Aggro players will grow to love Noble Sacrifice immensely. When triggered, the secret spawns a 2/1 defender to block an attacking enemy minion, thus protecting said minion’s original target.
Noble Sacrifice retains its value all throughout the game. In the early turns, it serves as a protection for your Knife Juggler and will trade 1-for-1 with most minions or at least soften them enough so that they can be finished by a recruit. It will soak up the heavy swings from Warrior’s axes or Paladin’s Truesilver Champions and deal 2 damage to the hero as a bonus. In the later stages, it will protect high-value targets (like the Argent Commanders) or soak up some damage, potentially preventing a lethal blow.
Redemption is just as fun to use and, too, has several uses. The most obvious one is playing it preemptively when you expect that a valuable minion will be killed. Option two is to play it, make a one-for-one trade minion-wise and get your stuff back. Option three, though, is where Redemption truly excels. As the card revives the minion with all its abilities, it synergizes perfectly with Argent Squire and Argent Commander. The shieldless Commander/Redemption combo is especially powerful as you can kill a minion by sacrificing the Commander, get it back with divine shield and charge on via Redemption and attack again for another 4 damage somewhere. Be smart and careful when you use this secret, though – you’ll often run one-of in your aggro and you wouldn’t want to waste its potential.
Divine Favor is a powerful way to catch up with the hand size of your opponent. Aggro Paladins tend to empty their hands fast and/or run out of steam past the mid-turns and Divine Favor gets them back in the game. This is a card especially useful against control decks that run a lot of draw techniques (Mages, Priests) but even against aggros you’ll often draw 2 for 3 mana, essentially casting Arcane Intellect.
III. Crafting for mid-range control
Lay on Hands is Paladin’s most powerful healing spell. At 8 mana, it’s a strictly late-game card which returns a quarter of hero’s health back and refills the hand by drawing three cards. This makes LoH especially powerful against late-game oriented decks such as the popular Mage controls, the Priest controls that can be seen in the higher layers of ranked mode and, of course, in Paladin control mirrors.
Magic: The Gathering players will see resemblance between Lay on Hands and Sphinx’s Revelation and will immediately recognize the power of the card. The fact that it draws three cards alongside the healing (usually, cards that just return health are not that highly valued in TCGs and are often disregarded or ran in small quantities as counters to certain meta) makes it a 2-in-1 deal that completely justifies the high mana cost. It’ll often be the saving grace that heals you up just before Pyroblast hits or what delivers you the missing piece in your late-game puzzle (i.e. Tirion/Ragnaros, more heal, board control mechanics, etc.).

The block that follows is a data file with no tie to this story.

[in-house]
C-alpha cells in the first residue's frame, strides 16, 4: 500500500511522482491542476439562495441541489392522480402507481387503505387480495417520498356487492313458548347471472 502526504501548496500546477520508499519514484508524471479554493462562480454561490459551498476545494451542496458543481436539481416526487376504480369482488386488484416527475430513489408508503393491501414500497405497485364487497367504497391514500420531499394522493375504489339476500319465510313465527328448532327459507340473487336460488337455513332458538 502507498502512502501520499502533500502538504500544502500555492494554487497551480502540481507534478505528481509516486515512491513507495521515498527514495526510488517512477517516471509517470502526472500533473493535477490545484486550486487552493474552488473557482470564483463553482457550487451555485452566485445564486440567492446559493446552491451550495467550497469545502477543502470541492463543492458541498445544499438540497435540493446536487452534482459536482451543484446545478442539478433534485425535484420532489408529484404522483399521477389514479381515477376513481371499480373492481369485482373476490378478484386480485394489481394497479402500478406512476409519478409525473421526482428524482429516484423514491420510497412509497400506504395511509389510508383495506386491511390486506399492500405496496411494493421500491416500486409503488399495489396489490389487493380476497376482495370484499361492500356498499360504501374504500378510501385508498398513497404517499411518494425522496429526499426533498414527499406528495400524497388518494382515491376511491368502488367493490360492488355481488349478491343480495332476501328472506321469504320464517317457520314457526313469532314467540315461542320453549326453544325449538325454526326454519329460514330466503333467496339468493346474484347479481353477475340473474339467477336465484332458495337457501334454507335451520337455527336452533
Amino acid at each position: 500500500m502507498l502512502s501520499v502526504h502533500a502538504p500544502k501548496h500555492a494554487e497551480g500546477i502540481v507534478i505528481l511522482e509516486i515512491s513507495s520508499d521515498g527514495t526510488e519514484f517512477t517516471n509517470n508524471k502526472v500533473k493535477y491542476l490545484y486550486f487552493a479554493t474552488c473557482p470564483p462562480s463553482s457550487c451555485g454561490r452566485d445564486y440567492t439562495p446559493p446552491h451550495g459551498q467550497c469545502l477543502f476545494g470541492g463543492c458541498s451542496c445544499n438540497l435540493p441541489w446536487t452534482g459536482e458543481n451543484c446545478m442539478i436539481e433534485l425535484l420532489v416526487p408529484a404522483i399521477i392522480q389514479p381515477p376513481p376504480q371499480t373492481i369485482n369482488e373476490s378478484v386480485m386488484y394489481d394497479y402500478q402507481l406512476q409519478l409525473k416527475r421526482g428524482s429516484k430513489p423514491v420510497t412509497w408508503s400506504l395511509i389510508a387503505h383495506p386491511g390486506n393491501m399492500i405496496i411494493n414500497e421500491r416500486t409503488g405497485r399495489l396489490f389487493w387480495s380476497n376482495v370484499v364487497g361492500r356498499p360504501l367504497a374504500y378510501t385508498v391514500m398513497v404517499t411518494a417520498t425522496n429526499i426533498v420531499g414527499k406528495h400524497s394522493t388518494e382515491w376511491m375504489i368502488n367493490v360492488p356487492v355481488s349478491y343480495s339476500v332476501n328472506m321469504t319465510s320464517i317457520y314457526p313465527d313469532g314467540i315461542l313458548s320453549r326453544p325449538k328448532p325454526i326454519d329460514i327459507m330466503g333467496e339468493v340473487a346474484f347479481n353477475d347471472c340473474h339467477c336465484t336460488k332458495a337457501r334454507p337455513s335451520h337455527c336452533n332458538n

Equality is another card you’ll always run in mid/late-game oriented Paladins. It’s an essential piece in powerful board sweepers when paired with Consecration, Avenging Wrath or Wild Pyromancer and is what helps the slower Paladins stay alive till late game. It’s also an effectual way to deal with Druid decks’ high-toughness minions (Ancient of War, Druid of the Claw, Ysera, Ragnaros) or definitively clear a highly populated board with buffed-up minions.
Another thing that makes Equality great is the place of the combos that use it in the mana curve. Coin excluded, Pyromancer/Equality comes on T4, Equality/Consecration can be cast on T6 and Equality/Avenging Wrath on T8. It’s a sequence similar to Mage’s 3-5-7 (CoC, Blizzard, Flamestrike) and will make opponents play with caution as populating the board in one turn will be punished on the next.
Aldor Peacekeeper is another card that retains its value all throughout the game. Reducing an enemy minion to 1 attack will help establish better trades, butcher late-game finishers (1/8 Giants are not as scary as 8/8 giants) and will protect your late-game minions from dying to a heavy swing. In addition, the Peacekeeper is a 3/3 body for 3 that’ll deal with most of the mid-game threats, thus helping the Paladin to stay alive longer and more easily maintain board control.
Tirion Fordring is a card that returned to the meta now with the decline of Priest decks and when players stopped running silence galore. Surviving till 8 mana is very doable with a control Paladin and dropping Tirion on T8 is among the best things you can do. Unless there’s a hard removal or silence waiting, Tirion will protect the legendaries you’ll play next (most often Ragnaros) and upon dying will equip a 5/3 weapon, thus donating a 15 damage over 3 turns. The card is a powerful defender, heavy hitter and finisher in one package so running it should be a no-brainer, unless you fear it'll be silenced.
III. To the neutral pool!
Knife Juggler is a great card overall and one that works wonders in Paladin decks. The class has a lot of ways to keep it alive (Argent Protector, Noble Sacrifice, Redemption, Sword of Justice) as well as an easy way to trigger it constantly through Reinforce. It’s mostly a core for aggro Paladins but some control versions run it too for mid-game pressure.